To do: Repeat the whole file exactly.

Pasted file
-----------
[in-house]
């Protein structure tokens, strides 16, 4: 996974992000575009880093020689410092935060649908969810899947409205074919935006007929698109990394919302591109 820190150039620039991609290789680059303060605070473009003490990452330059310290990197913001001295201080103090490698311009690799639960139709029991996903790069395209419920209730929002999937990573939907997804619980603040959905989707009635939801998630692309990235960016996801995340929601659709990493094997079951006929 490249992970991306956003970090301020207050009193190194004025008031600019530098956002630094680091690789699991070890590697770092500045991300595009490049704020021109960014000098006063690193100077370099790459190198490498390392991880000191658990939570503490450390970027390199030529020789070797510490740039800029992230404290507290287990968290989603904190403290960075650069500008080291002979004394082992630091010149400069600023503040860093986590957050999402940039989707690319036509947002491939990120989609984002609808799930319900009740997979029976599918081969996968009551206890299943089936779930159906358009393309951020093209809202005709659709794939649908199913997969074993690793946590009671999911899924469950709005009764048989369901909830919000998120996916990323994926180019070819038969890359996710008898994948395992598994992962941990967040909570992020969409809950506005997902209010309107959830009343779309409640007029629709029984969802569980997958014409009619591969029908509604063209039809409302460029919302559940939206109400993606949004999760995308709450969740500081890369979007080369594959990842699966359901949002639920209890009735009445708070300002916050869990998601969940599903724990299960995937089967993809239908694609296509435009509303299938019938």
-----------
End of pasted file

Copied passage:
[in-house]
């Protein structure tokens, strides 16, 4: 996974992000575009880093020689410092935060649908969810899947409205074919935006007929698109990394919302591109 820190150039620039991609290789680059303060605070473009003490990452330059310290990197913001001295201080103090490698311009690799639960139709029991996903790069395209419920209730929002999937990573939907997804619980603040959905989707009635939801998630692309990235960016996801995340929601659709990493094997079951006929 490249992970991306956003970090301020207050009193190194004025008031600019530098956002630094680091690789699991070890590697770092500045991300595009490049704020021109960014000098006063690193100077370099790459190198490498390392991880000191658990939570503490450390970027390199030529020789070797510490740039800029992230404290507290287990968290989603904190403290960075650069500008080291002979004394082992630091010149400069600023503040860093986590957050999402940039989707690319036509947002491939990120989609984002609808799930319900009740997979029976599918081969996968009551206890299943089936779930159906358009393309951020093209809202005709659709794939649908199913997969074993690793946590009671999911899924469950709005009764048989369901909830919000998120996916990323994926180019070819038969890359996710008898994948395992598994992962941990967040909570992020969409809950506005997902209010309107959830009343779309409640007029629709029984969802569980997958014409009619591969029908509604063209039809409302460029919302559940939206109400993606949004999760995308709450969740500081890369979007080369594959990842699966359901949002639920209890009735009445708070300002916050869990998601969940599903724990299960995937089967993809239908694609296509435009509303299938019938």